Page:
The National Transportation Safety Board recently released the testimony of the pilots involved in two separate near mid-air collisions out of O'Hare earlier this year. The pilots referred to the potential collisions as "near misses" and testified that the air traffic controllers involved did not issue warnings until after the pilots identified the danger and took evasive action. No injuries resulted from the incidents in question and the Federal Aviation Administration has not levied any discipline against the air traffic controllers involved.
The two near collisions occurred on the same two runways, less than three months apart. A manager at the O'Hare tower informed the NTSB that air traffic controller mistakes involving planes taking off and landing on those two runways had been a problem in the past. Among the actions taken by the FAA following the two situations was to place the air traffic controllers handling those two runways in positions adjacent to one another. The proximity may help to reduce or eliminate confusion regarding the time of takeoffs and landings.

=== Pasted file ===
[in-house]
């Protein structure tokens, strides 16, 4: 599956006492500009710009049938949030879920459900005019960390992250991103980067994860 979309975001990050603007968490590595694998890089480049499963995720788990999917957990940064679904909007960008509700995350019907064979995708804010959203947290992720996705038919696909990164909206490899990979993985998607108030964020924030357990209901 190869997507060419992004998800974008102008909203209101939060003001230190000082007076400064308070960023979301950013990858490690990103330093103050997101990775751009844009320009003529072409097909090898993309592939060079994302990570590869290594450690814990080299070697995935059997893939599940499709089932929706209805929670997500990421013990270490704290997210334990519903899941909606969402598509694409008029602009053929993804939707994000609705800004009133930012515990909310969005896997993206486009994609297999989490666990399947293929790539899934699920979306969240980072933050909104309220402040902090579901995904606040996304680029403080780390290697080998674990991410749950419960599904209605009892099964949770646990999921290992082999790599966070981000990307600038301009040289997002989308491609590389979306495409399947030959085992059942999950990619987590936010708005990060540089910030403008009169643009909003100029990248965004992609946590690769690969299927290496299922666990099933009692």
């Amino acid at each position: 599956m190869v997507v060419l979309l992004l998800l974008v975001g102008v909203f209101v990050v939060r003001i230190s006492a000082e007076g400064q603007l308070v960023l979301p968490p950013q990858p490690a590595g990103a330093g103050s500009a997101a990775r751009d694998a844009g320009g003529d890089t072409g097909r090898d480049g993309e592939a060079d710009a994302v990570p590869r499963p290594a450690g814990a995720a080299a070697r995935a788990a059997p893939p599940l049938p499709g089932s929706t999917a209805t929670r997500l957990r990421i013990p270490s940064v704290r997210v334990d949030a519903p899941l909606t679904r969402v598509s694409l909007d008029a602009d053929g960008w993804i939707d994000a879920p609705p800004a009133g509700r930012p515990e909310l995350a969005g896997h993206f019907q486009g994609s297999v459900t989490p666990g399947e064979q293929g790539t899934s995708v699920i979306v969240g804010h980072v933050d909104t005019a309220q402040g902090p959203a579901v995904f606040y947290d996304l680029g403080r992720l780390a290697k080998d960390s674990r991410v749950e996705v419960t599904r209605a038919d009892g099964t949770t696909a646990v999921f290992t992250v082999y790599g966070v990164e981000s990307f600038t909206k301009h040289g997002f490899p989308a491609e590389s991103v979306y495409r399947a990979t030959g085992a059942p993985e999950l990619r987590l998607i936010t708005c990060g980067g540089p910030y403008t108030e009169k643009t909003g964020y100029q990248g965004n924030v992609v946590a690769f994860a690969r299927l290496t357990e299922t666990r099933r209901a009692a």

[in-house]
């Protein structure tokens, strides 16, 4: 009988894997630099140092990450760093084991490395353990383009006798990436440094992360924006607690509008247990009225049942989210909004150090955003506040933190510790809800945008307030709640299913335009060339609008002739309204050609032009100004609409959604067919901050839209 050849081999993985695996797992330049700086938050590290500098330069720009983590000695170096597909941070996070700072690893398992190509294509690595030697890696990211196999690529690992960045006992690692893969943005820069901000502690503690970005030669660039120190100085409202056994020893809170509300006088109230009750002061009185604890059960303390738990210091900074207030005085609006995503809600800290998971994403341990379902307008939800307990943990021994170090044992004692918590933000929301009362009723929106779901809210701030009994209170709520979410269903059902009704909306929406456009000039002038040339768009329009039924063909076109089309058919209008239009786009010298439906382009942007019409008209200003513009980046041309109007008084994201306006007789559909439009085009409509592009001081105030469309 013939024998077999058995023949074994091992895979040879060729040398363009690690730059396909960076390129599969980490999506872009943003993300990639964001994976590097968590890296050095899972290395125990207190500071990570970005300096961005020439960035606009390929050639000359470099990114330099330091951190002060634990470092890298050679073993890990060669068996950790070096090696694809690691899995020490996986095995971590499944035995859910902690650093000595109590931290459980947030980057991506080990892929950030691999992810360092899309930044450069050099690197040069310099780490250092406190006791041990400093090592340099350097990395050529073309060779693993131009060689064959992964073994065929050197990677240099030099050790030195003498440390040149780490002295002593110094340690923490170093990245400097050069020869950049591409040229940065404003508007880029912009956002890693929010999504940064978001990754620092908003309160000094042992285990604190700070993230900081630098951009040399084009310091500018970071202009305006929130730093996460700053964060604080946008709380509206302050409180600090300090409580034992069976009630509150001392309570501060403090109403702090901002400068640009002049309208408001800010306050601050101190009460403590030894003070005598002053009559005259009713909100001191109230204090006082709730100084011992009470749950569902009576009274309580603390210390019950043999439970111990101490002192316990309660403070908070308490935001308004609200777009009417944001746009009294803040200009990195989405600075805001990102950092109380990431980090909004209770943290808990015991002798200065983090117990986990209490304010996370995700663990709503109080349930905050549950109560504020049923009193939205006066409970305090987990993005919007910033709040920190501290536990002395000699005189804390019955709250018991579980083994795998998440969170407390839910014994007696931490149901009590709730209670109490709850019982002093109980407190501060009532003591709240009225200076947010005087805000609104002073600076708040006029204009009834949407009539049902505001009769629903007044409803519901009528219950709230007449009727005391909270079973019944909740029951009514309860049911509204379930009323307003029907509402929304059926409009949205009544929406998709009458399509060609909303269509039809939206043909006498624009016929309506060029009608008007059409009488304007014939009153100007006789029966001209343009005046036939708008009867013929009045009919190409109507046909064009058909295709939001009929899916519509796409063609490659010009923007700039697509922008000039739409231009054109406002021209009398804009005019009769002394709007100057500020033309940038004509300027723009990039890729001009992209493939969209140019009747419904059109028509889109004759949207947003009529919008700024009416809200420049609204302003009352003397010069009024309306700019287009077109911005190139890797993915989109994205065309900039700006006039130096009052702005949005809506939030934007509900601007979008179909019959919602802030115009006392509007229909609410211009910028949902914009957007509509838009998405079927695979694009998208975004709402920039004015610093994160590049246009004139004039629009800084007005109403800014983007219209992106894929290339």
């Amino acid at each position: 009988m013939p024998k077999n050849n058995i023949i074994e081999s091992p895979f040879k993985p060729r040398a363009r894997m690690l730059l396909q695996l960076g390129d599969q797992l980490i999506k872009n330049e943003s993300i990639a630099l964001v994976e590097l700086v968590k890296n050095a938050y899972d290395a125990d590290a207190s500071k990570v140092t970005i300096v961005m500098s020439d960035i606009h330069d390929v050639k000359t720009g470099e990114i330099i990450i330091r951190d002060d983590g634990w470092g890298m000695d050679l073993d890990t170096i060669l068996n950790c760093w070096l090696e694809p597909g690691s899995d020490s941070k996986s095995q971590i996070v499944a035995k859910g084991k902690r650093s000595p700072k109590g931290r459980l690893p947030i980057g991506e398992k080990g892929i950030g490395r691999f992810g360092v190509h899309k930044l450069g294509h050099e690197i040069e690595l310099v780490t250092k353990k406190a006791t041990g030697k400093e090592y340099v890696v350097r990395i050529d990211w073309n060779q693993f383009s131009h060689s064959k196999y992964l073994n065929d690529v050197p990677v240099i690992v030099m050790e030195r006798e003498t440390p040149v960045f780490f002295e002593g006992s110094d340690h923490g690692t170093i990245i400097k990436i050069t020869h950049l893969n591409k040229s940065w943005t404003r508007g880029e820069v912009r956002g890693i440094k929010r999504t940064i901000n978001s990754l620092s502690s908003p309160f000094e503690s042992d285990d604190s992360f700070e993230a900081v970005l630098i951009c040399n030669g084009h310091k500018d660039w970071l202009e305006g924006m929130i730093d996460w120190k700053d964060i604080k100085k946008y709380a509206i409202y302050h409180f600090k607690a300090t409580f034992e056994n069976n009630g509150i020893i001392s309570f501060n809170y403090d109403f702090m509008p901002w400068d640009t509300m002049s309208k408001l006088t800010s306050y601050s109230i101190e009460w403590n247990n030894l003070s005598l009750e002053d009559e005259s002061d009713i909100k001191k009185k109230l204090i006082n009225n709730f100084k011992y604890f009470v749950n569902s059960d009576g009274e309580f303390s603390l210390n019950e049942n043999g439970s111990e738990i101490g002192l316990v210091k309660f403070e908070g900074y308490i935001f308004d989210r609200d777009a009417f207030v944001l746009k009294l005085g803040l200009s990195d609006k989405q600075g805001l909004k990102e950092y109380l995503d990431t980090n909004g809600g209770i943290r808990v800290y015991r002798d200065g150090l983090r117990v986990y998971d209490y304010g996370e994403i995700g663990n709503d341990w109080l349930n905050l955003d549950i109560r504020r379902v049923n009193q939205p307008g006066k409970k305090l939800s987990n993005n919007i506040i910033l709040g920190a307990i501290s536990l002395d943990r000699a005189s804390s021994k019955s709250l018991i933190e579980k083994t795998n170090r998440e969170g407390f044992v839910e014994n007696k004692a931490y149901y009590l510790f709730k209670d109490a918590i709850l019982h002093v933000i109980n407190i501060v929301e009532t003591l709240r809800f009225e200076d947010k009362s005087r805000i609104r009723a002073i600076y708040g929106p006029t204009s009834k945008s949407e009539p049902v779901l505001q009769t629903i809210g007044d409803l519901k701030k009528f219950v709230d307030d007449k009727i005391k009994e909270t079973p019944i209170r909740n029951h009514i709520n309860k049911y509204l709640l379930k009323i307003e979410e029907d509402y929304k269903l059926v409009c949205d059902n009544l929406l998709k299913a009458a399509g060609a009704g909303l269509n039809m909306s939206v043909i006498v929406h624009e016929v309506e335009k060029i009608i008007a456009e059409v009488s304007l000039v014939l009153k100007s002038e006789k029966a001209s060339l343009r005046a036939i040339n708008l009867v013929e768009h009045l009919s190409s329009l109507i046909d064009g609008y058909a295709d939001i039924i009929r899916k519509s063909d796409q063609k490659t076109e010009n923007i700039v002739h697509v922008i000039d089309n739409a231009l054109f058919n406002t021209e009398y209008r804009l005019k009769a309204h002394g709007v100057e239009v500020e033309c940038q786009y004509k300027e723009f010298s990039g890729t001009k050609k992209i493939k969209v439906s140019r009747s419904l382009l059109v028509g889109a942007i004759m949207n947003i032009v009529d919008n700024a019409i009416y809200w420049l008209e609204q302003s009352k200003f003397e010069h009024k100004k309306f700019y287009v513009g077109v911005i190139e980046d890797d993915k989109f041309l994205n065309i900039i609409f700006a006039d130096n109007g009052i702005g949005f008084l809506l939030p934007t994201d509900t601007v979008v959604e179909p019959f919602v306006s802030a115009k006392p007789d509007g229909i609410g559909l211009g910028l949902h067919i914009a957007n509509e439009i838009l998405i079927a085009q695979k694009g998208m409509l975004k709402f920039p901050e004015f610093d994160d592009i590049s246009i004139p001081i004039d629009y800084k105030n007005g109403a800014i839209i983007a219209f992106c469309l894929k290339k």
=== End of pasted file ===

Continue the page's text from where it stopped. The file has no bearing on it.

The Federal Aviation Administration has a policy of not punishing air traffic controllers after close calls. The goal of the policy is to encourage controllers to be forthright about near misses and other safety incidents. Controllers who are involved in such incidents are given further training to help them improve the safety of air travel and the procedures that may have encouraged the lapses are reviewed.
Investigators also discussed the potential that O'Hare controllers were distracted by the arrival of the Vice President's plane which had occurred earlier than scheduled. When questioned about the issue, one of the controllers involved indicated that a near miss of that type would not happen in the future.
Source: The Wall Street Journal, "Pilots Say Controllers' Warnings Were Late," by Andy Pasztor, 25 September 2012